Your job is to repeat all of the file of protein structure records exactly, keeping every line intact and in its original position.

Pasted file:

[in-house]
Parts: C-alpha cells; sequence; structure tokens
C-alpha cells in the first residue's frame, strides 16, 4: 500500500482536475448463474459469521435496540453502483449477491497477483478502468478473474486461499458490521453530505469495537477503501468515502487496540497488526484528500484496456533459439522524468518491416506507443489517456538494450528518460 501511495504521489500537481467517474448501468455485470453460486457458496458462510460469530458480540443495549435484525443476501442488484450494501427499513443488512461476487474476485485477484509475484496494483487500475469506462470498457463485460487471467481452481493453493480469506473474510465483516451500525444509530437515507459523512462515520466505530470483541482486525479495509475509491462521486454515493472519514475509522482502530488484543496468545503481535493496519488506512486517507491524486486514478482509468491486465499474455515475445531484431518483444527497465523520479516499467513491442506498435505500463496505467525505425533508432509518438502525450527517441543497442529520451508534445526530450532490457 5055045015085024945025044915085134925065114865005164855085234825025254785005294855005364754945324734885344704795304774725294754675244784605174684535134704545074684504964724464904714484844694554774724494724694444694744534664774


[in-house]
Parts: C-alpha cells; sequence; structure tokens
C-alpha cells in the first residue's frame, strides 16, 4: 500500500482536475448463474459469521435496540453502483449477491497477483478502468478473474486461499458490521453530505469495537477503501468515502487496540497488526484528500484496456533459439522524468518491416506507443489517456538494450528518460 501511495504521489500537481467517474448501468455485470453460486457458496458462510460469530458480540443495549435484525443476501442488484450494501427499513443488512461476487474476485485477484509475484496494483487500475469506462470498457463485460487471467481452481493453493480469506473474510465483516451500525444509530437515507459523512462515520466505530470483541482486525479495509475509491462521486454515493472519514475509522482502530488484543496468545503481535493496519488506512486517507491524486486514478482509468491486465499474455515475445531484431518483444527497465523520479516499467513491442506498435505500463496505467525505425533508432509518438502525450527517441543497442529520451508534445526530450532490457 5055045015085024945025044915085134925065114865005164855085234825025254785005294855005364754945324734885344704795304774725294754675244784605174684535134704545074684504964724464904714484844694554774724494724694444694744534664774